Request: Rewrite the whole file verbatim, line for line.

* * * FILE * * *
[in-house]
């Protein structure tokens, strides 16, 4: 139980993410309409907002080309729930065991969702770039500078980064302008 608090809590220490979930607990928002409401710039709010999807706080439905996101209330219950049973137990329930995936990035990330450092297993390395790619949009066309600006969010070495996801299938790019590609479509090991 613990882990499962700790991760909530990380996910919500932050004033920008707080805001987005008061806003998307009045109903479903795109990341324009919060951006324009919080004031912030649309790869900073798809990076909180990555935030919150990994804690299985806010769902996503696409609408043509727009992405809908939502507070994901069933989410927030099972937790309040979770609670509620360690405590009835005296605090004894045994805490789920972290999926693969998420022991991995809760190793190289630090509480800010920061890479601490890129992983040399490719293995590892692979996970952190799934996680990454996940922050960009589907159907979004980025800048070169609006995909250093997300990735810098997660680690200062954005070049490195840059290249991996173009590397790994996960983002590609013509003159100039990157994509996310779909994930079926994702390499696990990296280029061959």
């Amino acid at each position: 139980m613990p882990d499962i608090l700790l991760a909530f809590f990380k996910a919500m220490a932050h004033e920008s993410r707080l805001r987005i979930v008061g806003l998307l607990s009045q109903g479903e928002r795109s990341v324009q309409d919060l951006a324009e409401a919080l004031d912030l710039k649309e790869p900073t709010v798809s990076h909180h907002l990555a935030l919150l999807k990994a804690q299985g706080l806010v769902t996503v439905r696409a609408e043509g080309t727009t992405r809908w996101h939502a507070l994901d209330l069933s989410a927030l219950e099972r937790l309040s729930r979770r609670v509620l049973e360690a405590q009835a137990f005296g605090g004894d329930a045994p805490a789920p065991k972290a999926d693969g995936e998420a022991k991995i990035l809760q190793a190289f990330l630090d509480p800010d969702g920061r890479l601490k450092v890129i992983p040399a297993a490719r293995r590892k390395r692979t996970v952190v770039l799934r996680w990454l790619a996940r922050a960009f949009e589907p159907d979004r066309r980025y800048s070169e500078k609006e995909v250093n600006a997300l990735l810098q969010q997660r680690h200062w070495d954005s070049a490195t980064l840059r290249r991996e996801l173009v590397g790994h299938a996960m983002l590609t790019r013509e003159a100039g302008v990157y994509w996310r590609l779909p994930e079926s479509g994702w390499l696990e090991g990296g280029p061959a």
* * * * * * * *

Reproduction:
[in-house]
């Protein structure tokens, strides 16, 4: 139980993410309409907002080309729930065991969702770039500078980064302008 608090809590220490979930607990928002409401710039709010999807706080439905996101209330219950049973137990329930995936990035990330450092297993390395790619949009066309600006969010070495996801299938790019590609479509090991 613990882990499962700790991760909530990380996910919500932050004033920008707080805001987005008061806003998307009045109903479903795109990341324009919060951006324009919080004031912030649309790869900073798809990076909180990555935030919150990994804690299985806010769902996503696409609408043509727009992405809908939502507070994901069933989410927030099972937790309040979770609670509620360690405590009835005296605090004894045994805490789920972290999926693969998420022991991995809760190793190289630090509480800010920061890479601490890129992983040399490719293995590892692979996970952190799934996680990454996940922050960009589907159907979004980025800048070169609006995909250093997300990735810098997660680690200062954005070049490195840059290249991996173009590397790994996960983002590609013509003159100039990157994509996310779909994930079926994702390499696990990296280029061959």
């Amino acid at each position: 139980m613990p882990d499962i608090l700790l991760a909530f809590f990380k996910a919500m220490a932050h004033e920008s993410r707080l805001r987005i979930v008061g806003l998307l607990s009045q109903g479903e928002r795109s990341v324009q309409d919060l951006a324009e409401a919080l004031d912030l710039k649309e790869p900073t709010v798809s990076h909180h907002l990555a935030l919150l999807k990994a804690q299985g706080l806010v769902t996503v439905r696409a609408e043509g080309t727009t992405r809908w996101h939502a507070l994901d209330l069933s989410a927030l219950e099972r937790l309040s729930r979770r609670v509620l049973e360690a405590q009835a137990f005296g605090g004894d329930a045994p805490a789920p065991k972290a999926d693969g995936e998420a022991k991995i990035l809760q190793a190289f990330l630090d509480p800010d969702g920061r890479l601490k450092v890129i992983p040399a297993a490719r293995r590892k390395r692979t996970v952190v770039l799934r996680w990454l790619a996940r922050a960009f949009e589907p159907d979004r066309r980025y800048s070169e500078k609006e995909v250093n600006a997300l990735l810098q969010q997660r680690h200062w070495d954005s070049a490195t980064l840059r290249r991996e996801l173009v590397g790994h299938a996960m983002l590609t790019r013509e003159a100039g302008v990157y994509w996310r590609l779909p994930e079926s479509g994702w390499l696990e090991g990296g280029p061959a």